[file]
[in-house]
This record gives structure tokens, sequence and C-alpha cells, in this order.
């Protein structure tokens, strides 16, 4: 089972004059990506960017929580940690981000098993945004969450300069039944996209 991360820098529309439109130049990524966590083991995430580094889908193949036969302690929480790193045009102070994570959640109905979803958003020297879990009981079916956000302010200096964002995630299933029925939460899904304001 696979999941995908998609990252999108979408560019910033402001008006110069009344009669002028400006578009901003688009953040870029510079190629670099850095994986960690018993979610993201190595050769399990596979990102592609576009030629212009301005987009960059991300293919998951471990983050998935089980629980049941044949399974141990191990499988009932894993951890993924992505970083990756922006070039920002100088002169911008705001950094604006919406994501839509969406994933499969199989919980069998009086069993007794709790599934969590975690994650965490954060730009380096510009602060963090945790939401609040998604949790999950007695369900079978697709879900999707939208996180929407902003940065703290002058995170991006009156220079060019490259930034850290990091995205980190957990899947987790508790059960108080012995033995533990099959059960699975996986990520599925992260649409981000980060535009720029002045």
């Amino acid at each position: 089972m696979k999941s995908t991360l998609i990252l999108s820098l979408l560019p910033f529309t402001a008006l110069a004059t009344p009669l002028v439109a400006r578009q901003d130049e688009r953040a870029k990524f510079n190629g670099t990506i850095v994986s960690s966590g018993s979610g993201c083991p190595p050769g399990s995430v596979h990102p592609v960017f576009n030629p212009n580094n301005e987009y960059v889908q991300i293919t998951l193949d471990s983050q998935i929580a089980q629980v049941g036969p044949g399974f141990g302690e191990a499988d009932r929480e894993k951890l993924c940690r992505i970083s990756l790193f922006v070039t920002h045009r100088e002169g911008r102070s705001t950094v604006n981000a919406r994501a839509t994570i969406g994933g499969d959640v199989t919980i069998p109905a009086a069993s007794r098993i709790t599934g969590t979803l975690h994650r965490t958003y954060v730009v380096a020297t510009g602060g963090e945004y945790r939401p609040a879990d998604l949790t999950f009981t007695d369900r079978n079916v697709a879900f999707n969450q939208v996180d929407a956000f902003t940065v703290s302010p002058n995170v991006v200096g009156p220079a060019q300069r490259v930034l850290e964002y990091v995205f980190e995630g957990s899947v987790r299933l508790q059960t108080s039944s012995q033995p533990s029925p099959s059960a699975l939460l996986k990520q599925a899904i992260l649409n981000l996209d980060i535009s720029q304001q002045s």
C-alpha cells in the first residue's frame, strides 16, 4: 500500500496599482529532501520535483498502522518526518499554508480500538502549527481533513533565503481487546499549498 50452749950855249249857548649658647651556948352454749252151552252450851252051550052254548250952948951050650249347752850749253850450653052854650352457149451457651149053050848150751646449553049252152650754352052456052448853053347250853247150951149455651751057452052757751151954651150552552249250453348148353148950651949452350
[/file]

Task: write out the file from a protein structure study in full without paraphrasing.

[in-house]
This record gives structure tokens, sequence and C-alpha cells, in this order.
């Protein structure tokens, strides 16, 4: 089972004059990506960017929580940690981000098993945004969450300069039944996209 991360820098529309439109130049990524966590083991995430580094889908193949036969302690929480790193045009102070994570959640109905979803958003020297879990009981079916956000302010200096964002995630299933029925939460899904304001 696979999941995908998609990252999108979408560019910033402001008006110069009344009669002028400006578009901003688009953040870029510079190629670099850095994986960690018993979610993201190595050769399990596979990102592609576009030629212009301005987009960059991300293919998951471990983050998935089980629980049941044949399974141990191990499988009932894993951890993924992505970083990756922006070039920002100088002169911008705001950094604006919406994501839509969406994933499969199989919980069998009086069993007794709790599934969590975690994650965490954060730009380096510009602060963090945790939401609040998604949790999950007695369900079978697709879900999707939208996180929407902003940065703290002058995170991006009156220079060019490259930034850290990091995205980190957990899947987790508790059960108080012995033995533990099959059960699975996986990520599925992260649409981000980060535009720029002045």
């Amino acid at each position: 089972m696979k999941s995908t991360l998609i990252l999108s820098l979408l560019p910033f529309t402001a008006l110069a004059t009344p009669l002028v439109a400006r578009q901003d130049e688009r953040a870029k990524f510079n190629g670099t990506i850095v994986s960690s966590g018993s979610g993201c083991p190595p050769g399990s995430v596979h990102p592609v960017f576009n030629p212009n580094n301005e987009y960059v889908q991300i293919t998951l193949d471990s983050q998935i929580a089980q629980v049941g036969p044949g399974f141990g302690e191990a499988d009932r929480e894993k951890l993924c940690r992505i970083s990756l790193f922006v070039t920002h045009r100088e002169g911008r102070s705001t950094v604006n981000a919406r994501a839509t994570i969406g994933g499969d959640v199989t919980i069998p109905a009086a069993s007794r098993i709790t599934g969590t979803l975690h994650r965490t958003y954060v730009v380096a020297t510009g602060g963090e945004y945790r939401p609040a879990d998604l949790t999950f009981t007695d369900r079978n079916v697709a879900f999707n969450q939208v996180d929407a956000f902003t940065v703290s302010p002058n995170v991006v200096g009156p220079a060019q300069r490259v930034l850290e964002y990091v995205f980190e995630g957990s899947v987790r299933l508790q059960t108080s039944s012995q033995p533990s029925p099959s059960a699975l939460l996986k990520q599925a899904i992260l649409n981000l996209d980060i535009s720029q304001q002045s």
C-alpha cells in the first residue's frame, strides 16, 4: 500500500496599482529532501520535483498502522518526518499554508480500538502549527481533513533565503481487546499549498 50452749950855249249857548649658647651556948352454749252151552252450851252051550052254548250952948951050650249347752850749253850450653052854650352457149451457651149053050848150751646449553049252152650754352052456052448853053347250853247150951149455651751057452052757751151954651150552552249250453348148353148950651949452350